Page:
• Sept 25 from 9am to 10.30am
  • Sept 26 from 2.30pm to 4pm


Like a mirror to the glowing moon above, lanterns have become synonymous with the Mid-Autumn festival as well. And while carrying one around for walks is quite the experience, creating one can be just as fun and satisfying.

One doesn’t have to go super traditional with cellophane lanterns, but a lantern-crafting session can be kept simple for your kids, or effectively fun by focusing on creative details.

Create an easy but dramatic version with this video tutorial, and add some origami rabbits for the kids to play with. The popular accordion-fold versions can also be made at home, so gather up some watercolour paint and friends, and explore that inner artist. For the ambitious folks out there, there’s even an impressive reed alternative to attempt.

Head out afterwards to show off your creations, but for a safer and hassle-free experience, use LED lights instead of open-flame candles.

If you prefer some personal guidance, HomeTeamNS Khatib Clubhouse is organising a Make & Share a Lantern event as well on Sept 18, from 10am to 4pm. The pop-up booths will be located on level 1 of the clubhouse and materials will be provided for visitors to unleash their lantern-making skills.

T-Play at HomeTeamNS Khatib and Bukit Batok Clubhouses will also organise a lantern-painting sessions and competition. Held on Sept 18-19, 25-26 and Oct 2-3 at the T-Play Craft Room, seats will be capped at 10 people and will be allotted on a first-come-first-serve basis per session.

To enter the artwork competition on Facebook, submit a photo of your child with the final artwork and tag T-Play. The top 3 winners will each receive an exclusive Art Pack.

If lantern painting doesn’t appeal to your child’s inner Picasso, they can still show off their artistic chops in the HomeTeamNS Bukit Batok colouring contest. Head to the lobby from Sept 13-21 and colour Mid-Autumn related images such as mooncakes. Post their artwork on Facebook and the participant with the highest number of votes will win a prize. The winner will be announced on Sept 21 at HomeTeamNS Bukit Batok Facebook Page, so stay tuned!


A sip of Chinese tea pairs perfectly with the sweet mooncake, so why not acquaint yourself with the brew more deeply?

Tea Chapter at Tanjong Pagar offers a more classic experience – they’ve been open since 1989 after all, being one of the stalwarts locally. Discover the differences between an Oolong and a Pu-er, and be transfixed by the tea ceremony and its many intricacies. Over at Orchard, Tea Bone Zen Mind offers a more modern take, and takes you through the same experience in a curated and elegant setting.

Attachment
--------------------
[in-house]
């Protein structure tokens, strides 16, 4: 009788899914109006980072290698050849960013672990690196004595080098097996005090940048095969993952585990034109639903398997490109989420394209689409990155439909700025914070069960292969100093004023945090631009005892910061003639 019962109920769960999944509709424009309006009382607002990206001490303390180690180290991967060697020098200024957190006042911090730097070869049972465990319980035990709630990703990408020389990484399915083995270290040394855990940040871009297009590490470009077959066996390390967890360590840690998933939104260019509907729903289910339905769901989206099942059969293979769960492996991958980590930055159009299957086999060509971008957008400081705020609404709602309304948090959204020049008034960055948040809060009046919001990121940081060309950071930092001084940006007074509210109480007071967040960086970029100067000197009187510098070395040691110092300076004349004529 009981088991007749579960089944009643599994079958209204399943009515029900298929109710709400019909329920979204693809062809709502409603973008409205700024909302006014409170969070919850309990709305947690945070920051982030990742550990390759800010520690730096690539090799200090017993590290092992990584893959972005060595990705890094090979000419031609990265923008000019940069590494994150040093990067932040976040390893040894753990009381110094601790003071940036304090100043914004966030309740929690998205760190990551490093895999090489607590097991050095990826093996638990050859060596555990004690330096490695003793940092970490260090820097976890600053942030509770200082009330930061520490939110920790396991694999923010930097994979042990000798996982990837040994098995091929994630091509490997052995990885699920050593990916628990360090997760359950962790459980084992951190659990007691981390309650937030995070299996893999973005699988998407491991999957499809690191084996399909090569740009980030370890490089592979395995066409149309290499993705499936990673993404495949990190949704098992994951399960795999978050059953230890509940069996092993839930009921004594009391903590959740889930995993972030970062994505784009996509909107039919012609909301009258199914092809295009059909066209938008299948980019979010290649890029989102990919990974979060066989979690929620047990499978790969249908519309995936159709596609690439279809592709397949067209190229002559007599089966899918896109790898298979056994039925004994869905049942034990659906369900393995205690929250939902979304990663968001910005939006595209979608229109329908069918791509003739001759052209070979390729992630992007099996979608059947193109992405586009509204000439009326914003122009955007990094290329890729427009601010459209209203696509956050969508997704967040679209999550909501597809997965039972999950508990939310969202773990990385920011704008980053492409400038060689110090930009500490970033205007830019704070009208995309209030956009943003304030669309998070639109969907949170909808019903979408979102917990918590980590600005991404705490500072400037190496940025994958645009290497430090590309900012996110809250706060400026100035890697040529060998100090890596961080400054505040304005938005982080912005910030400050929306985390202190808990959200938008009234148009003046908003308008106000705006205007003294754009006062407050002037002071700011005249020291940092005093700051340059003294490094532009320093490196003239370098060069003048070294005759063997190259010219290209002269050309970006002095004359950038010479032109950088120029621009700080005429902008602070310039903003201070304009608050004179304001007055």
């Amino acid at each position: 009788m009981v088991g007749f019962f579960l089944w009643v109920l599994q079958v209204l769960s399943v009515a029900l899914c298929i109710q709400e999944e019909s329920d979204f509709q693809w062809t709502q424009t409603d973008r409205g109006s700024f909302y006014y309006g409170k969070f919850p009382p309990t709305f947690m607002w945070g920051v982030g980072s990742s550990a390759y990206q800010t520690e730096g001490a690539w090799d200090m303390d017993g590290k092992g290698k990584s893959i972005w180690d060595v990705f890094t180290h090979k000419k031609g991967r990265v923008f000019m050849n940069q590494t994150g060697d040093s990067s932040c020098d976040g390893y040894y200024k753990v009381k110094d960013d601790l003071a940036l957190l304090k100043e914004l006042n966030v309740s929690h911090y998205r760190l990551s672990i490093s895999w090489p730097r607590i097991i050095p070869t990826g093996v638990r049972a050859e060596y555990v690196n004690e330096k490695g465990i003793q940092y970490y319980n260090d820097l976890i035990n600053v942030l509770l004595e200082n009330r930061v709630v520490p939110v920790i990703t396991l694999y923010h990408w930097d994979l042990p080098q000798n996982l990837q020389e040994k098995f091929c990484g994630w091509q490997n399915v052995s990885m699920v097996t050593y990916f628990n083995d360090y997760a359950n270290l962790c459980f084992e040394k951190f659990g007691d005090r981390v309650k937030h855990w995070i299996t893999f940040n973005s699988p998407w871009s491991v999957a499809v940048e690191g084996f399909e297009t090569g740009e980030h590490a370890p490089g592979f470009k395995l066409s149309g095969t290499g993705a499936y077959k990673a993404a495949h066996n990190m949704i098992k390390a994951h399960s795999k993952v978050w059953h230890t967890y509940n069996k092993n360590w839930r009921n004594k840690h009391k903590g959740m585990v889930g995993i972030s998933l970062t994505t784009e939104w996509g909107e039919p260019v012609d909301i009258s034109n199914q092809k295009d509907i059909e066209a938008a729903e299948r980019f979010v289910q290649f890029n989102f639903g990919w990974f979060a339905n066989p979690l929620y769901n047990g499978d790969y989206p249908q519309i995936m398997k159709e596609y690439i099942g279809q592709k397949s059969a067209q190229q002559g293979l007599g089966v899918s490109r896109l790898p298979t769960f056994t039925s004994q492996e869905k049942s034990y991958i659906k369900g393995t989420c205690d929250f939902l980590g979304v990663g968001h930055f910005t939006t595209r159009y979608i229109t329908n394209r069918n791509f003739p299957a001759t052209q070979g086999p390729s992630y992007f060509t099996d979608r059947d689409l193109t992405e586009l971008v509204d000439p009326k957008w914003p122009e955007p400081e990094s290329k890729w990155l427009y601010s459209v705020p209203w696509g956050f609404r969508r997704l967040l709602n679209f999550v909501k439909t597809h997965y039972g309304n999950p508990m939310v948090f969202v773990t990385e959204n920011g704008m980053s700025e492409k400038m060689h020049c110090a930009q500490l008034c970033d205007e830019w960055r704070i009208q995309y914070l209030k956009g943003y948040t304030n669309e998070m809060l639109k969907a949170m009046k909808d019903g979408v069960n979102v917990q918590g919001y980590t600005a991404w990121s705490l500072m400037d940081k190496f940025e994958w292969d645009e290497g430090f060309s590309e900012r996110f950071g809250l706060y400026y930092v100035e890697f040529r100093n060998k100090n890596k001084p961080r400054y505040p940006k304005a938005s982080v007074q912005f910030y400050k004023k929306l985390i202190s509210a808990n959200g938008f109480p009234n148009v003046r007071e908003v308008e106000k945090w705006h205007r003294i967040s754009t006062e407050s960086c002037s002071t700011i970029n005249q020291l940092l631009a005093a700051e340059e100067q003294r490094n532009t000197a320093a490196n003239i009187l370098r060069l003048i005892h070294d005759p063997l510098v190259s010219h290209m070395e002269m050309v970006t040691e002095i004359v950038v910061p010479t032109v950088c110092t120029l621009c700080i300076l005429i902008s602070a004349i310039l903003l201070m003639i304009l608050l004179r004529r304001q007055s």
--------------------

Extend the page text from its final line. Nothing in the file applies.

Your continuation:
If you’re up for novel interpretations, try the wine-inspired teas from A.muse Projects. Local purveyor Angela Phua creates her own blends that brings to mind the notes of wines like Cabernet and Merlot, and it’s a meeting of two worlds that surprisingly works. If not, task them to customise your own blend, and give them out as thoughtful gifts for the festival.


Let’s not forget the gorgeous ‘star’ of the show – the full moon. With all the stress this past year, many of us have found respite in nature, and having a little gathering outside under its glow is a treat some of us have forgotten – weather permitting.

Pack your picnic and bask under the celestial satellite at spacious and scenic spots such as the Botanic Gardens, Marina Barrage or Gardens by the Bay, or just pack some chow at City Hall and head up Fort Canning Park or the nearby War Memorial Park to enjoy a more urban viewing.

Otherwise, a romp through the pretty annual light-up at Chinatown is just as charming.

Fancy learning more about the moon? The Science Centre has astronomy exhibits that will enlighten the children. And for a mesmerising outing for the whole family, the Dale Chihuly: Glass in Bloom exhibition has been extended until October and has plenty of glass sculptures that look out of this world. Visit after sunset and try to hunt the piece appropriately entitled ‘Moon’.